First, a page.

At the end of the exhausting day, the group of participants took the windy and rutted drive back through Dili to their starting point at the port. The volunteers returned to the ships at-sea while the RMT prepared and organized for the next day of donations.

As the week rushed past, the same happiness, joy and excitement met each new day’s volunteers. Five schools in Liquicia and three in Manatuto, all filled with hundreds of kids happy to see and play with American Marines and sailors.

On the final day of the community outreach program, the MEU and PELARG service members boarded a helicopter to the city of Baucau, Timor-Leste’s second largest city. Settled along the country’s northern coast, Baucau lies only 75 miles from Dili, but takes up to four hours by car due to treacherous roads and terrain.

When the team touched down, they loaded the vehicles with all of the donations like days past. Three sport utility vehicles packed to the brim with books, school supplies, hardware tools and sporting goods. The group then filled the seats and they began the bumpy trek to the final two locations.

Unlike past days though, a different experience awaited the Marines and sailors at these schools.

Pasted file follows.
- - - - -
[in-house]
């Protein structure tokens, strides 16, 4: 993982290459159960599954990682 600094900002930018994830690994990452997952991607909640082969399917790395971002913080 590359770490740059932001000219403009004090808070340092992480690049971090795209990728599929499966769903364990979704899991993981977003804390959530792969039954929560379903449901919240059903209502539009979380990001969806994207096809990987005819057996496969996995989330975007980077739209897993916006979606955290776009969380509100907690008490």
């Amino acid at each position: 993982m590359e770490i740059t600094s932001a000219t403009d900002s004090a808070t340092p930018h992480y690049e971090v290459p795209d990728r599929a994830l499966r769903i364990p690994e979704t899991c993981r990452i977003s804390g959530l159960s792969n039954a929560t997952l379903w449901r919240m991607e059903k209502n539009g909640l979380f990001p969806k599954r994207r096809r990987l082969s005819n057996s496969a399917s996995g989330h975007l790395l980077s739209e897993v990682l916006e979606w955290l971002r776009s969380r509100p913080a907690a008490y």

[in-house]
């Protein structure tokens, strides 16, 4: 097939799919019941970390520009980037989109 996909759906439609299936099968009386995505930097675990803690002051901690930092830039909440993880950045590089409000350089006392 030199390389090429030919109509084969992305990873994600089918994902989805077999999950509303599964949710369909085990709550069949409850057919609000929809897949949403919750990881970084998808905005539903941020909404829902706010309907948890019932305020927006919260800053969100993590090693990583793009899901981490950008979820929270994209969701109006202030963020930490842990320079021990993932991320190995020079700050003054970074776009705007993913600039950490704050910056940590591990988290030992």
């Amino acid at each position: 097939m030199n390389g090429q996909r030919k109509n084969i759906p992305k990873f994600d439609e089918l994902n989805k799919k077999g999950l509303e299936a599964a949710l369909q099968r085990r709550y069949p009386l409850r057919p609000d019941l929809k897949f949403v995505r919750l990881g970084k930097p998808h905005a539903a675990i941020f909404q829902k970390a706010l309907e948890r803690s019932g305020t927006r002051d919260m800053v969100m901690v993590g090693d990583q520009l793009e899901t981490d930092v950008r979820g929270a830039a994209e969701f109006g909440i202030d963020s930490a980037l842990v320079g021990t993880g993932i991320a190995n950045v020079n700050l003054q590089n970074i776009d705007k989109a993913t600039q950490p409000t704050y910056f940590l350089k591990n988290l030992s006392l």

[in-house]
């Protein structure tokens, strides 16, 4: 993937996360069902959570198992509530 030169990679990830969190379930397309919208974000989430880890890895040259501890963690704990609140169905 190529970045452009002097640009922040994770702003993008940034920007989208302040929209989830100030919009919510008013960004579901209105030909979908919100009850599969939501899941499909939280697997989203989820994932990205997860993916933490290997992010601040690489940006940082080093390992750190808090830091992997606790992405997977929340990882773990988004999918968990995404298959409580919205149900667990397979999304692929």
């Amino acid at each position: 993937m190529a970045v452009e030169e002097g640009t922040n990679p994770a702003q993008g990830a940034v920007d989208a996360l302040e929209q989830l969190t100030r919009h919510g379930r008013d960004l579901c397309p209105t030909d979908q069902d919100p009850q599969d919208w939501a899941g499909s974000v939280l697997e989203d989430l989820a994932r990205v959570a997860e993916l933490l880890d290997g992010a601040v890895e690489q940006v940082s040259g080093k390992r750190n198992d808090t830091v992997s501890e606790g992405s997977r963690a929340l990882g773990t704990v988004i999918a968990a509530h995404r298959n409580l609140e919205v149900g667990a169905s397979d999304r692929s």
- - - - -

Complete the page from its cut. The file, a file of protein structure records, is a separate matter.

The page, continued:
The first stop, situated on a small hill overlooking a green valley, contained a full-sized basketball court. And after a little negotiating through the RMT’s interpreter, the school’s director announced a basketball game over the loudspeaker.

All of the classrooms emptied and five students stepped forward to test their skills against the Americans. A half an hour later, both teams stood drenched in sweat surrounded by cheering children.
When the kids returned to class, the volunteers said their goodbyes to the school’s staff and headed to the last school in the community outreach plan.

This last school ends in the scene described in the beginning. Hundreds of children cheering the end of a friendly soccer game between America’s warfighters, Marines and sailors and the students of their local school. A moment none will forget.

“The 15th MEU and PELARG pushed the envelope with 16 [events] in four days,” said Dinkins. “Visiting 15 schools and one community center, the sailors and Marines had a fantastic opportunity to experience the warm hospitality of Timor-Leste. The books, sporting goods, tools, and meaningful interaction demonstrate our appreciation for the Timorese people and our commitment to lasting friendships around the world.”

In the end, the RMT and members of the 15th MEU and PELARG visited schools across Timor-Leste and donated hundreds of balls and Frisbees, thousands of children’s books and textbooks, hundreds of reams of paper, and thousands of writing utensils. Most importantly, the Marines and sailors experienced a new country and showed its children that a bright future lies ahead.

The community outreach program left a mark on both the children of Timor-Leste and all the U.S. service members involved. One Marine best described the feelings though.

“I’m so humbled,” said Cpl. Aysia C. Acaffle, administrative clerk, Command Element, 15th MEU. “I’m so happy.”

The 15th MEU is currently embarked as part of the Peleliu Amphibious Ready Group while they serve as the nation’s rapid response, sea-based, Marine Air Ground Task Force for Western Pacific Deployment 12-02.

15th Marine Expeditionary Unit